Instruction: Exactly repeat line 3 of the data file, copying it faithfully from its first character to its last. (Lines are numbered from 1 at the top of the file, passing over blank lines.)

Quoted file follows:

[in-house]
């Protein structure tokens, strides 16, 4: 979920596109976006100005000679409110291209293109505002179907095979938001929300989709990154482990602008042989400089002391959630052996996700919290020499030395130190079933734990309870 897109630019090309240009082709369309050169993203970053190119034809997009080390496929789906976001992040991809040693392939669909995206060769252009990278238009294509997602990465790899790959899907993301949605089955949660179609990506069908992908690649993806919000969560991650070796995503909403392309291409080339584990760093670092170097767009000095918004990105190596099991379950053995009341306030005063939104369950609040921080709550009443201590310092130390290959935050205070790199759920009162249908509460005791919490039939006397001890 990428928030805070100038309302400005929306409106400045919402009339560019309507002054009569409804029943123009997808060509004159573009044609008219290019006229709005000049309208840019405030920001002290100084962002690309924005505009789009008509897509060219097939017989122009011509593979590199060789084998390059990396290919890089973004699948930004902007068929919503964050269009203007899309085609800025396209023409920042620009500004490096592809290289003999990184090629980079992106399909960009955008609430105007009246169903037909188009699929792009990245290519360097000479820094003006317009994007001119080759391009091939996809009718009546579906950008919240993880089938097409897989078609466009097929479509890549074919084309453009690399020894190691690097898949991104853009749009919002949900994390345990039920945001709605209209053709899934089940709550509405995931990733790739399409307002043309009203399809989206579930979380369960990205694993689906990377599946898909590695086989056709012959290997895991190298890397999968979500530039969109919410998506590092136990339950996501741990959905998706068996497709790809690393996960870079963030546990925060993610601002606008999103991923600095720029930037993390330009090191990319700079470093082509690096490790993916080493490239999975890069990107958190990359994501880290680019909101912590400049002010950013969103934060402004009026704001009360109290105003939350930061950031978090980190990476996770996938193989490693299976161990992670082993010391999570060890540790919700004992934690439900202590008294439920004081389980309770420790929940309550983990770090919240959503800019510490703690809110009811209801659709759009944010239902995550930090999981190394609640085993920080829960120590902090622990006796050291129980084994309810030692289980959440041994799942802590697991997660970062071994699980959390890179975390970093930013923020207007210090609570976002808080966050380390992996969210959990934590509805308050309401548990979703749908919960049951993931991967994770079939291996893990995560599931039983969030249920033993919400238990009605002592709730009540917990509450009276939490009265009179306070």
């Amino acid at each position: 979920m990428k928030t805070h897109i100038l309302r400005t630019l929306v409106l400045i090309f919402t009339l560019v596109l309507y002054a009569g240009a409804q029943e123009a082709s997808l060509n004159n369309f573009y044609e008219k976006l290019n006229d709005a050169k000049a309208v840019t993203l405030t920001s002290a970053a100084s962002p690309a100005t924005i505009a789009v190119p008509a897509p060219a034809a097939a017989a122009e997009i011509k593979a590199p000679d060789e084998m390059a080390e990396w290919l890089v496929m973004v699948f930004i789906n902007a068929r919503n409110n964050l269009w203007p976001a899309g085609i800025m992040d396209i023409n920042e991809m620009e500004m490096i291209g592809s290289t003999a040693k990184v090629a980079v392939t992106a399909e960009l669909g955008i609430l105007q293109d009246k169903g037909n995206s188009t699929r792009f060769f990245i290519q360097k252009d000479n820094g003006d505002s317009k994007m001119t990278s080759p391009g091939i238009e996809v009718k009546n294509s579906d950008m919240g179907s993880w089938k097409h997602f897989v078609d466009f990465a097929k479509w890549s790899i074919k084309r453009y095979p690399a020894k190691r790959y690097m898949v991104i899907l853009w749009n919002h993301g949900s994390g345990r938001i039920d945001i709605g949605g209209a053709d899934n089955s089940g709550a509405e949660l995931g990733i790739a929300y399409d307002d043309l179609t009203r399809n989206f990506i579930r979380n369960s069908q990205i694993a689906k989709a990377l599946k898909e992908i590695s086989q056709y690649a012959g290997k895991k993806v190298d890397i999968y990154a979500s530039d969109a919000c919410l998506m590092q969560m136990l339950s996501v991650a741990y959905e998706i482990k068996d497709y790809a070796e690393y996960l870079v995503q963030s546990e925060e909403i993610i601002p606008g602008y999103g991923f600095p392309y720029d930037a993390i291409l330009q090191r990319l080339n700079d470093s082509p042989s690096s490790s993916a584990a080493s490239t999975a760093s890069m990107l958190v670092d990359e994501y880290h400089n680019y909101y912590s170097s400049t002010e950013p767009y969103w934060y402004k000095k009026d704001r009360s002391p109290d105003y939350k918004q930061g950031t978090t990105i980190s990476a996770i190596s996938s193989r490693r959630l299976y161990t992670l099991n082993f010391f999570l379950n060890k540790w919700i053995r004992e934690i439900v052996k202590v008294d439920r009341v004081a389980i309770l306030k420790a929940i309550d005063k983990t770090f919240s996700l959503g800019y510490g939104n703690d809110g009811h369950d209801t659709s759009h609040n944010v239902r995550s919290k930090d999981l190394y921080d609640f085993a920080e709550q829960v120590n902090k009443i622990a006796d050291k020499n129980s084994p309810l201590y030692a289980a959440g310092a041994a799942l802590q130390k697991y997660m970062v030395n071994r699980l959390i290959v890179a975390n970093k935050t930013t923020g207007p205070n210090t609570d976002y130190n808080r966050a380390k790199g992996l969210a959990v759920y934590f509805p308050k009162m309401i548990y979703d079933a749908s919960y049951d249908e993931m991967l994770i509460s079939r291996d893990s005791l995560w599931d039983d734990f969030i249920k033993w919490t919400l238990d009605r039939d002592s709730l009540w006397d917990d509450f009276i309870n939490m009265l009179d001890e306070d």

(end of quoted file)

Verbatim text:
């Amino acid at each position: 979920m990428k928030t805070h897109i100038l309302r400005t630019l929306v409106l400045i090309f919402t009339l560019v596109l309507y002054a009569g240009a409804q029943e123009a082709s997808l060509n004159n369309f573009y044609e008219k976006l290019n006229d709005a050169k000049a309208v840019t993203l405030t920001s002290a970053a100084s962002p690309a100005t924005i505009a789009v190119p008509a897509p060219a034809a097939a017989a122009e997009i011509k593979a590199p000679d060789e084998m390059a080390e990396w290919l890089v496929m973004v699948f930004i789906n902007a068929r919503n409110n964050l269009w203007p976001a899309g085609i800025m992040d396209i023409n920042e991809m620009e500004m490096i291209g592809s290289t003999a040693k990184v090629a980079v392939t992106a399909e960009l669909g955008i609430l105007q293109d009246k169903g037909n995206s188009t699929r792009f060769f990245i290519q360097k252009d000479n820094g003006d505002s317009k994007m001119t990278s080759p391009g091939i238009e996809v009718k009546n294509s579906d950008m919240g179907s993880w089938k097409h997602f897989v078609d466009f990465a097929k479509w890549s790899i074919k084309r453009y095979p690399a020894k190691r790959y690097m898949v991104i899907l853009w749009n919002h993301g949900s994390g345990r938001i039920d945001i709605g949605g209209a053709d899934n089955s089940g709550a509405e949660l995931g990733i790739a929300y399409d307002d043309l179609t009203r399809n989206f990506i579930r979380n369960s069908q990205i694993a689906k989709a990377l599946k898909e992908i590695s086989q056709y690649a012959g290997k895991k993806v190298d890397i999968y990154a979500s530039d969109a919000c919410l998506m590092q969560m136990l339950s996501v991650a741990y959905e998706i482990k068996d497709y790809a070796e690393y996960l870079v995503q963030s546990e925060e909403i993610i601002p606008g602008y999103g991923f600095p392309y720029d930037a993390i291409l330009q090191r990319l080339n700079d470093s082509p042989s690096s490790s993916a584990a080493s490239t999975a760093s890069m990107l958190v670092d990359e994501y880290h400089n680019y909101y912590s170097s400049t002010e950013p767009y969103w934060y402004k000095k009026d704001r009360s002391p109290d105003y939350k918004q930061g950031t978090t990105i980190s990476a996770i190596s996938s193989r490693r959630l299976y161990t992670l099991n082993f010391f999570l379950n060890k540790w919700i053995r004992e934690i439900v052996k202590v008294d439920r009341v004081a389980i309770l306030k420790a929940i309550d005063k983990t770090f919240s996700l959503g800019y510490g939104n703690d809110g009811h369950d209801t659709s759009h609040n944010v239902r995550s919290k930090d999981l190394y921080d609640f085993a920080e709550q829960v120590n902090k009443i622990a006796d050291k020499n129980s084994p309810l201590y030692a289980a959440g310092a041994a799942l802590q130390k697991y997660m970062v030395n071994r699980l959390i290959v890179a975390n970093k935050t930013t923020g207007p205070n210090t609570d976002y130190n808080r966050a380390k790199g992996l969210a959990v759920y934590f509805p308050k009162m309401i548990y979703d079933a749908s919960y049951d249908e993931m991967l994770i509460s079939r291996d893990s005791l995560w599931d039983d734990f969030i249920k033993w919490t919400l238990d009605r039939d002592s709730l009540w006397d917990d509450f009276i309870n939490m009265l009179d001890e306070d």